"Posterity will owe everlasting thanks to John Brown for lifting up once more to the gaze of a nation grown fat and flabby on the garbage of lust and oppression, a true standard of heroic philanthropy, and each coming generation will pay its installment of the debt. . . . John Brown saw slavery through no mist or cloud, but in a light of infinite brightness, which left no one of its ten thousand horrors concealed." Frederick Douglass

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Sunday, August 13, 2006

They Did Too Support John Brown
--a few quick comments to The Washington Times

Rick Britton's article [Washington Times, 10 Aug.] about the abolitionist John Brown at Harper's Ferry is appreciated and reasonably well done, except for the contention that "not a single slave joined him in his cause." Biographers and scholars of Brown and the raid like myself, Jean Libby, Hannah Geffert and others have challenged the longstanding assumption of historians--based mainly on the testimony of slaveholders and southern whites at the time, that enslaved blacks did not support Brown's effort. But there is actually a good bit of primary evidence that a significant number of slaves turned out, or at least remained on the periphery of the town, stifled because Brown delayed in leaving Harper's Ferry. The old abolitionist was far more effective than conventional historians have acknowledged. But their bias is being challenged and overturned by bonafide research.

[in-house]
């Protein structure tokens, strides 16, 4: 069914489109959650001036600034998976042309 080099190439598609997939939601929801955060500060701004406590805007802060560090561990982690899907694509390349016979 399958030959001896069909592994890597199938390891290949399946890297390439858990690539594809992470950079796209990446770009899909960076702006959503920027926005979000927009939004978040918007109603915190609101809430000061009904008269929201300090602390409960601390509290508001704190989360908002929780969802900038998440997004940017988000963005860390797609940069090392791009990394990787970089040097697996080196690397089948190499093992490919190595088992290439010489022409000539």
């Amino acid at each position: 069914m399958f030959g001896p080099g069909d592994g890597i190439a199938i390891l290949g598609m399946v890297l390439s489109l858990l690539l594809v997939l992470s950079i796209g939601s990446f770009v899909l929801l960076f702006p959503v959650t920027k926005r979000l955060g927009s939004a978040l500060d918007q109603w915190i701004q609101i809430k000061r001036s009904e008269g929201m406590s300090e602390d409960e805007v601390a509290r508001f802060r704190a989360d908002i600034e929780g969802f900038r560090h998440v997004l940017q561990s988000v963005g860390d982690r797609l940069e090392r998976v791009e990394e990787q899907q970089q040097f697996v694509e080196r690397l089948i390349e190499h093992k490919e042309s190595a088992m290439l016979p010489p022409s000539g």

Louis DeCaro Jr.

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